After a review of material learned in sixth and seventh grades, eighth grade students begin working at a much higher level of proficiency in the French language. New grammar concepts include demonstrative and interrogative adjectives, numerous irregular verbs, and the passé composé with both auxiliary verbs avoir and être. Students are able to express their opinions on a variety of topics, discuss activities they currently do, things they did in the past, and things they plan to do in the future. Students complete paragraph-long writing assignments and continue their study of the cultures of francophone countries through authentic digital resources.
The ¡Así se Dice textbook consists of 11 chapters, each one introducing a new vocabulary theme and grammar concept, reading, listening comprehension, speaking and writing activities, multimedia cultural presentations, and interactive activities which reinforce the learning. There is a strong emphasis on context and conversational examples in each unit. Students should expect to become familiar with common vocabulary words, comprehend a wide range of grammar patterns, participate in simple conversations, respond appropriately to basic conversational prompts, and analyze and compare cultural practices by the time they graduate from Middle School.
Students will have a complete review and concentrate on reading, culture, writing, and speaking in eighth grade. At the end of Middle School, students will be prepared to pass the Spanish proficiency test to earn credit for Spanish I in high school.
This course surveys the New Testament, particularly the writings about the life, teachings, and message of Jesus Christ as found in the four canonical gospels. Students learn about Jesus and his early followers, what the world was like in their time, and how their message has been interpreted and understood by millions of Christians from the past through today.
The required survey course is an interesting and insightful look at the major religions and their significant elements such as history and beliefs, traditions and practices, ceremonies and holidays, sacred writing, and places of worship.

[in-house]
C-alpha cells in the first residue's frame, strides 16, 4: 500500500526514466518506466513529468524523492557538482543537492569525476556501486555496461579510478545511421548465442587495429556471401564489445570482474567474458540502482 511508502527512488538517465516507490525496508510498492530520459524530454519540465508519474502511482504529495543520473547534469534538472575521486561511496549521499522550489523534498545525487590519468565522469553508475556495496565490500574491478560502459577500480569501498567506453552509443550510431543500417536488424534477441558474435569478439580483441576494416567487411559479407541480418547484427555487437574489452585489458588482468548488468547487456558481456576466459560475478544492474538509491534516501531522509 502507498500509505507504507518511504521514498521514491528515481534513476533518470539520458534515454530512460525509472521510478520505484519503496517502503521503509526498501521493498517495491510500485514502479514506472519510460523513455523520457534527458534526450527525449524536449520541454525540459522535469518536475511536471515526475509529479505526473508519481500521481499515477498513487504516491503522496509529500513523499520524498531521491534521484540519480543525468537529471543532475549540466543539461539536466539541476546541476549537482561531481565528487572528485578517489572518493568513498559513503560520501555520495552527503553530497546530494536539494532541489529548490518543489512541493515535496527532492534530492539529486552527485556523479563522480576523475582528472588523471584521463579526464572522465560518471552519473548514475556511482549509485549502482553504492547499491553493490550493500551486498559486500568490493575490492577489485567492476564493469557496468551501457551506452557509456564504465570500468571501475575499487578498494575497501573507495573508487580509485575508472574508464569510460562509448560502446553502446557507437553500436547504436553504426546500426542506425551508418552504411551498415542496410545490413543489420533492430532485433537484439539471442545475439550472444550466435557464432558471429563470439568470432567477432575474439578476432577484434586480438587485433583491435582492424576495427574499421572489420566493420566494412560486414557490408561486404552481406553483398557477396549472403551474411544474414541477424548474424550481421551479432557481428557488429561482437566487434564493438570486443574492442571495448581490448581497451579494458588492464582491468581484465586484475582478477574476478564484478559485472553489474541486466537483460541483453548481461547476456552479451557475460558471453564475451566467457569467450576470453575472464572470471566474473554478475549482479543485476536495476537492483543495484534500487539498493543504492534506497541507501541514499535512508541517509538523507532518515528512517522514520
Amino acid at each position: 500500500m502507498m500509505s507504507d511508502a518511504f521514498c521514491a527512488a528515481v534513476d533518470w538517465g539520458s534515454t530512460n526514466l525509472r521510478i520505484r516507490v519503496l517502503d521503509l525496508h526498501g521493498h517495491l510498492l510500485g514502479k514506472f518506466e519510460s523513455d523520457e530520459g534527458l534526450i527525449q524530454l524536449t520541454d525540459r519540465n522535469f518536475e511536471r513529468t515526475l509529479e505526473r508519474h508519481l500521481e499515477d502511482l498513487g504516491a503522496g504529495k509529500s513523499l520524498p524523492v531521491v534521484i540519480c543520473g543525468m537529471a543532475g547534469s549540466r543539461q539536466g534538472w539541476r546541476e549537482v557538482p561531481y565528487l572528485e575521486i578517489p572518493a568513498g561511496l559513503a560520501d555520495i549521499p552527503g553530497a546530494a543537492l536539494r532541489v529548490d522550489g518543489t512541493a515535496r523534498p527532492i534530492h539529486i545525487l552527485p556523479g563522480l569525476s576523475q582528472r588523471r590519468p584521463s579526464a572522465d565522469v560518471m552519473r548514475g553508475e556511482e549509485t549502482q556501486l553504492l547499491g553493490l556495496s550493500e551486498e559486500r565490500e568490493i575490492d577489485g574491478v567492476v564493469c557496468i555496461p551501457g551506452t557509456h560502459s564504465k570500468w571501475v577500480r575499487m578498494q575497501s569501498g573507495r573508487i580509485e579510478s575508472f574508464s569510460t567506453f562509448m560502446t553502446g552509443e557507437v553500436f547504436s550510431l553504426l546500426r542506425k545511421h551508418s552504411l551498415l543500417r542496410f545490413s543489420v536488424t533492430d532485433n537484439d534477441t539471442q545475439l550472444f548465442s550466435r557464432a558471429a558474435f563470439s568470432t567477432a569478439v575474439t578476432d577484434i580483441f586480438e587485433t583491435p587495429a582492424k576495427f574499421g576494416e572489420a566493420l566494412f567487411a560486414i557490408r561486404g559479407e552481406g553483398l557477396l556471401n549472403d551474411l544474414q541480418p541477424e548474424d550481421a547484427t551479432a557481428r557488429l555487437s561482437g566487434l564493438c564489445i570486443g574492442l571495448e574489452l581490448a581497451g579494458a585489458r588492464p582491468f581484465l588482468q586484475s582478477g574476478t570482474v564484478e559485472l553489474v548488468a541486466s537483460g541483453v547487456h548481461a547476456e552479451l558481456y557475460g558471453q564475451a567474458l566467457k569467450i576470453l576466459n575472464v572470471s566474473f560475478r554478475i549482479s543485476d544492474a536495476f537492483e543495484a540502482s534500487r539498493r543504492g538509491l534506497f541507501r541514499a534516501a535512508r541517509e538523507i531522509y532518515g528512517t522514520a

Beginning with the students' own sense of religious identity, the exploration into the world of the “other” helps students understand the differences that make each of us unique and the similarities in attempting to interpret and cope with the challenges of the human experience.
The Middle School physical education program plays an important part of the total educational principals of each student, through the medium of sport, movement, and safety. Through the exposure to a wide variety of activities, students gain the necessary knowledge to understand the importance of and make educated decisions around opportunities to achieve and maintain a healthy lifestyle.
6th Grade Electives
Sixth grade students take one of the following electives per quarter in addition to one quarter of Christian education.
Art History is a comprehensive survey of art and paintings, from prehistoric cave paintings to modern art. The course is taught by lecture and supplemented occasionally with short brain-pop videos. A test is given after every section of study. Small projects corresponding to each lesson will follow, if time allows. Periods of art studied include Prehistoric, Egyptian, Greek, Roman, Middle Ages, Renaissance, Mannerism, Baroque, Dutch painting, Rococo, Neoclassical, Romanticism, Realism, Impressionism, Post-Impressionism, Cubism, Fauvism, Pop Art, and Surrealism.
The sixth grade computers class uses technology projects designed to teach technology skills in a hands-on manner. Projects focus on specific technology skills such as word processing, presentation, graphics, and spreadsheets, while other projects combine software to encourage students to transfer their skills from one application to another. Each skill is taught explaining how to use the software in step-by-step instructions. Students then practice the skill to complete a meaningful task. Review activities are used to help students gain confidence in using their skills. Students also learn email procedures, internet search techniques, and basic coding skills.
Students learn how to use the following applications included in Google Apps for Education:
Sixth grade writing is an extension of the writing component in the sixth grade English class. The course gives students the opportunity to develop and hone their writing skills to build a solid foundation in writing that will serve them in any subject area for all of Middle School and into high school. Students practice multiple forms of writing and have the chance to show off their creative side.
7th & 8th Grade Electives
This list is an overview of current enrichment offerings and is subject to change year to year.
- Applied Art I
- Applied Art II
- Computer Applications
- Computer Keyboarding
- History Through Movies
- Human Body
- Intro to the Episcopal Church (8th Grade)
- Life Skills I
- Life Skills II
- Local History
- Study Skills (7th Grade)
- The Wonderful World of Words
Students learn skills such as stage directions, projections, and reading scripts. Throughout the quarter, students perform monologues, partner scenes, and group scenes. This class is fun for new actors and experienced performers. All students enrolled in this class participate in the spring Middle School musical, though participation in the class does not affect casting.